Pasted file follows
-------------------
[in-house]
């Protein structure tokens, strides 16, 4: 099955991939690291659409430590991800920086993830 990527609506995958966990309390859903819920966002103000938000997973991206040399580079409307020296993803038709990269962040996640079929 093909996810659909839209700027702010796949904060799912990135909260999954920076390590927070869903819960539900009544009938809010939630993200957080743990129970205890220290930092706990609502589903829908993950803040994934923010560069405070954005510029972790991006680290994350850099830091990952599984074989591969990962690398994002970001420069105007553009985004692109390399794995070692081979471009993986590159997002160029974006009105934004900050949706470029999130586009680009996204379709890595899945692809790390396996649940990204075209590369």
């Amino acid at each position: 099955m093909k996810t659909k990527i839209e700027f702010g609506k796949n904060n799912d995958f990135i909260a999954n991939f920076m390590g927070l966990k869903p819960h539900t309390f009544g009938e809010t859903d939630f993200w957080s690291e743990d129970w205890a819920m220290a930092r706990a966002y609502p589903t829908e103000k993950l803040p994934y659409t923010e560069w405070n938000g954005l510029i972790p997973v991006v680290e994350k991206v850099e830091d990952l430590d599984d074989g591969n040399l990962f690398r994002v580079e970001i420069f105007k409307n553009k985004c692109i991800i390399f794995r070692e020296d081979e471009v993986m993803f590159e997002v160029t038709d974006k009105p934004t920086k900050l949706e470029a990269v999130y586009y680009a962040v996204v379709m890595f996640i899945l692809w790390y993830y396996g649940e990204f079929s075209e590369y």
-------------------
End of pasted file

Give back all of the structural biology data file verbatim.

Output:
[in-house]
């Protein structure tokens, strides 16, 4: 099955991939690291659409430590991800920086993830 990527609506995958966990309390859903819920966002103000938000997973991206040399580079409307020296993803038709990269962040996640079929 093909996810659909839209700027702010796949904060799912990135909260999954920076390590927070869903819960539900009544009938809010939630993200957080743990129970205890220290930092706990609502589903829908993950803040994934923010560069405070954005510029972790991006680290994350850099830091990952599984074989591969990962690398994002970001420069105007553009985004692109390399794995070692081979471009993986590159997002160029974006009105934004900050949706470029999130586009680009996204379709890595899945692809790390396996649940990204075209590369």
């Amino acid at each position: 099955m093909k996810t659909k990527i839209e700027f702010g609506k796949n904060n799912d995958f990135i909260a999954n991939f920076m390590g927070l966990k869903p819960h539900t309390f009544g009938e809010t859903d939630f993200w957080s690291e743990d129970w205890a819920m220290a930092r706990a966002y609502p589903t829908e103000k993950l803040p994934y659409t923010e560069w405070n938000g954005l510029i972790p997973v991006v680290e994350k991206v850099e830091d990952l430590d599984d074989g591969n040399l990962f690398r994002v580079e970001i420069f105007k409307n553009k985004c692109i991800i390399f794995r070692e020296d081979e471009v993986m993803f590159e997002v160029t038709d974006k009105p934004t920086k900050l949706e470029a990269v999130y586009y680009a962040v996204v379709m890595f996640i899945l692809w790390y993830y396996g649940e990204f079929s075209e590369y």